I met Adrienne Romine at the Beijing Capital International Airport. We arrived on the same flight from the States. From the airport onward we were next to inseparable for our month in Beijing. Based on my experience last June, in a few words I would describe Adrienne’s paintings as realistic renditions of the everyday twisted into a subtly surreal landscape (click here to view these paintings). Adrienne arrived in Beijing with a pile of 20+ sheets of pre-gessoed paper, ready to rock our one month in residency (which she did).
Adrienne Romine, Untitled, Acrylic, 24 x 36 in.
One year later, when I emailed Adrienne about the Reunion Series, she responded quickly and shared that her work had changed course. Adrienne, my talented painter friend, is shifting gears and moving into furniture making. After residency Adrienne became part of the Anthropologie display team. There she started to work with wood on a regular basis and realized how much she enjoys it.
Adrienne’s made her first furniture piece while pursuing her BFA at University of Central Florida. The Staircase/Bookshelf was in the 2011 Readymade 100 contest and made it to the top 25. Adrienne calls it “a wonderful thing born out of necessity.” Recently, at Anthropologie, Adrienne built an entire bed and headboard with a side table.
Adrienne Romine, Entry in 2011 Readymade 100
Adrienne describes the process of making a work from wood as, “something that is frustrating and also really exciting [because the] wood is in constant motion, it’s constantly expanding and contracting.” When considering a design, the design can be as meticulous as possible but, “…[wood] is completely organic and is going to change on you. It’s that little margin of nature that can throw off your whole project. It’s an added challenge…that understanding comes with time.”
Adrienne has a woodshop at home waiting for her in her brother’s backyard. The tools she purchased the fill the shop she found serendipitously on Craigslist. Their previous owner recently passed away on his 65th wedding anniversary. Over the last 30 years he made toys for toys for Toys For Tots. His widow advertised the tools and had many interested people but she wanted the tools to stay together and go to a special home. She liked Adrienne’s story and decided to sell the equipment to her. When Adrienne went to pick-up the equiptment the woman gave Adrienne the last toy her husband made before he passed away. Adrienne’s first project in her new wood shop is to make something for the woman.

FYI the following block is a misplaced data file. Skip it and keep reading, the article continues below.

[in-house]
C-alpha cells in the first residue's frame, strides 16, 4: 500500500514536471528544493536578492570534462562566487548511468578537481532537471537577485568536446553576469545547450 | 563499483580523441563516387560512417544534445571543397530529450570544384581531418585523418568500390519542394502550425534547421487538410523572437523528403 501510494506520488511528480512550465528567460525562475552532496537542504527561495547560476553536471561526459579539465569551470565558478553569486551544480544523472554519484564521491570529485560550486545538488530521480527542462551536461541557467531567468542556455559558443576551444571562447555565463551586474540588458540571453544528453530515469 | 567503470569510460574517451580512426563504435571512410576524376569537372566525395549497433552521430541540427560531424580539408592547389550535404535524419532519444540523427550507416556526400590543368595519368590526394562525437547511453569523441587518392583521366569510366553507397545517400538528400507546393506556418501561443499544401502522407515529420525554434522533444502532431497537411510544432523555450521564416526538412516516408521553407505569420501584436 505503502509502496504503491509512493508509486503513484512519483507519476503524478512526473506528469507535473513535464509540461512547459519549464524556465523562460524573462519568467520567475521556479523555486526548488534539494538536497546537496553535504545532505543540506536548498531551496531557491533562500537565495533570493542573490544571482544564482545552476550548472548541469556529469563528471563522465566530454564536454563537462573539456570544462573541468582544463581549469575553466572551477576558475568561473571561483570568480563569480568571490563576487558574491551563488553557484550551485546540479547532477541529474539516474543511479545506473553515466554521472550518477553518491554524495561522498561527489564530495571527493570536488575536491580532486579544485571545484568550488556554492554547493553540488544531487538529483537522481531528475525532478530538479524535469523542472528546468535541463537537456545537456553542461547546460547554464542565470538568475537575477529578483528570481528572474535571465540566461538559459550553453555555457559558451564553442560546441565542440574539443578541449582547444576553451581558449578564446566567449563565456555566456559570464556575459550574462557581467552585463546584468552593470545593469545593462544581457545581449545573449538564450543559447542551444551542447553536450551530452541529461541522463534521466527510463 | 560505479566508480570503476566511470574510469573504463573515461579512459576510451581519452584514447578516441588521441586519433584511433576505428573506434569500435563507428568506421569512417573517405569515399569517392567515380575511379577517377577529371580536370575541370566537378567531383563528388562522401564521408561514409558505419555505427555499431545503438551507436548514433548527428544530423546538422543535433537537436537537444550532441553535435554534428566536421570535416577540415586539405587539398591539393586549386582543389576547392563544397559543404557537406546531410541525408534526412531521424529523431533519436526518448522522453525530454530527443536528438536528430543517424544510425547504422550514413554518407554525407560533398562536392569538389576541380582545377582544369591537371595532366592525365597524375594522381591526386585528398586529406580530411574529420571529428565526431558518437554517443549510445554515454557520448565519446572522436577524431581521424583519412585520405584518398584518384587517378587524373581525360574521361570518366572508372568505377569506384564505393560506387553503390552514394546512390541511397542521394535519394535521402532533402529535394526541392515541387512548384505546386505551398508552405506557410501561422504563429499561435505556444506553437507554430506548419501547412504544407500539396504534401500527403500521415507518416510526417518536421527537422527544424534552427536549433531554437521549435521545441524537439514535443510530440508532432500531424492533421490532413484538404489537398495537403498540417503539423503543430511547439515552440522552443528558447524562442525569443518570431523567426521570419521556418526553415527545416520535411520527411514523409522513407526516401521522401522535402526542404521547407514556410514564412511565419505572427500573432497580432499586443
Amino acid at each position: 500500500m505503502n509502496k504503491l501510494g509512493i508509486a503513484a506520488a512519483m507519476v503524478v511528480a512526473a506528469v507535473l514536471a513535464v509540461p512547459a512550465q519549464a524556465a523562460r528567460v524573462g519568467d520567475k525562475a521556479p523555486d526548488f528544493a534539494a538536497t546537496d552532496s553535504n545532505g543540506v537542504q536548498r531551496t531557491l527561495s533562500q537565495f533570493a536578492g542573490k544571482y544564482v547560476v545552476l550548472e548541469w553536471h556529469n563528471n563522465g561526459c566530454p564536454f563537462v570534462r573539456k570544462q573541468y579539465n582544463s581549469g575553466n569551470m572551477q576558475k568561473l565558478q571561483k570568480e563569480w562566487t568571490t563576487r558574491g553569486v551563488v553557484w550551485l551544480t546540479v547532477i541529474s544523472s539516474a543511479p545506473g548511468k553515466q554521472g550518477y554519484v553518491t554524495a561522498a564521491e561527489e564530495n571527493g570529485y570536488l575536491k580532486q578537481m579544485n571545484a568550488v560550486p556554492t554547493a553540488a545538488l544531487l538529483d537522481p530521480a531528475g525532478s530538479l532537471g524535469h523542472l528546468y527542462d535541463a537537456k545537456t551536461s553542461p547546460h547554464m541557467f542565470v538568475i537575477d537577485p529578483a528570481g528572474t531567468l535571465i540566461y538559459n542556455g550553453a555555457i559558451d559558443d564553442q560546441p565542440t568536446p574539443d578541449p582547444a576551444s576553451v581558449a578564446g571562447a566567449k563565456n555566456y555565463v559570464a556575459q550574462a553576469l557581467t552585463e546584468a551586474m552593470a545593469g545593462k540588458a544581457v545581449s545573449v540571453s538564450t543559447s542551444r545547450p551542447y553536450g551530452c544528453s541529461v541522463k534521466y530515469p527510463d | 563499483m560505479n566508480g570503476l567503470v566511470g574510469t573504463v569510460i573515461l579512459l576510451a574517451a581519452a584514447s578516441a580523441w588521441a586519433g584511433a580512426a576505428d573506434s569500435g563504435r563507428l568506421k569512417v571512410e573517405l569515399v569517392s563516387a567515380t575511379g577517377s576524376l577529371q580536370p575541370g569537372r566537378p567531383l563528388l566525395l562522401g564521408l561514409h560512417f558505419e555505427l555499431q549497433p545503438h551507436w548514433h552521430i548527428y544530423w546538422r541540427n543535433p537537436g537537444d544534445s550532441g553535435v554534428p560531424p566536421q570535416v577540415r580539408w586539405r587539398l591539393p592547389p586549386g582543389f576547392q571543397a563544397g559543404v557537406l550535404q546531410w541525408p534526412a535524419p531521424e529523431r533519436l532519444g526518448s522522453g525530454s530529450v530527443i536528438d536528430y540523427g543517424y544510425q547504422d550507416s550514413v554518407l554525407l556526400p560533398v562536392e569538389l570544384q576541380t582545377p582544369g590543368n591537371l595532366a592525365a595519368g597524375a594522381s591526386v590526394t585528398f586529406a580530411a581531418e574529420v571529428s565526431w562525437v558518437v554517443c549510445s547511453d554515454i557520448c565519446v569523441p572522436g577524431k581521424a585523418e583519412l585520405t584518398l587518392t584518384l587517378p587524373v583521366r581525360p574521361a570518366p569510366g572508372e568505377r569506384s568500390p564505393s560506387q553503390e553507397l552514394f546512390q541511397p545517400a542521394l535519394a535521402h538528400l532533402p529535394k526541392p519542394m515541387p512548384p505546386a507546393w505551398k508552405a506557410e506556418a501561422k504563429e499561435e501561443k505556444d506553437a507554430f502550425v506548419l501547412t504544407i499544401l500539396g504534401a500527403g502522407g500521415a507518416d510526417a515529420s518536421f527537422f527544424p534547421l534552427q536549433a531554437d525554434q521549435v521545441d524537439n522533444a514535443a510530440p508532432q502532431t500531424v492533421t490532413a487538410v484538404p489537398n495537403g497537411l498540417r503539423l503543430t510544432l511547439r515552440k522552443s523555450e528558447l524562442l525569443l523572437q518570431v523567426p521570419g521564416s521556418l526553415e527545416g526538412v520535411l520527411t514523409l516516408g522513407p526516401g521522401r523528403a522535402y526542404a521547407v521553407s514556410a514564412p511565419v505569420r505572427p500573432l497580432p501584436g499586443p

“I find myself drawn to great dinner tables. I just love tables. I love envisioning eight people around just sharing a meal.” –Adrienne Romine
At the end of our conversation I asked Adrienne what her “money doesn’t matter” dream is right now. She immediately said, “I would have a shop with central AC.” After she had a few more moments to think Adrienne spoke of having the equipment (such as a truck), time and money to work with more exotic material such as zebra wood and reclaimed materials like bowling ally floors (similar to the collective District Millworks). She would also get an MFA at RISD for Furniture Design. I have no doubt all of those things will happen and most likely sooner than she thinks!
Some furniture that inspires Adrienne: District Millworks and Design Milk, and Wharton Esherick, a fellow painter gone furniture/sculptor.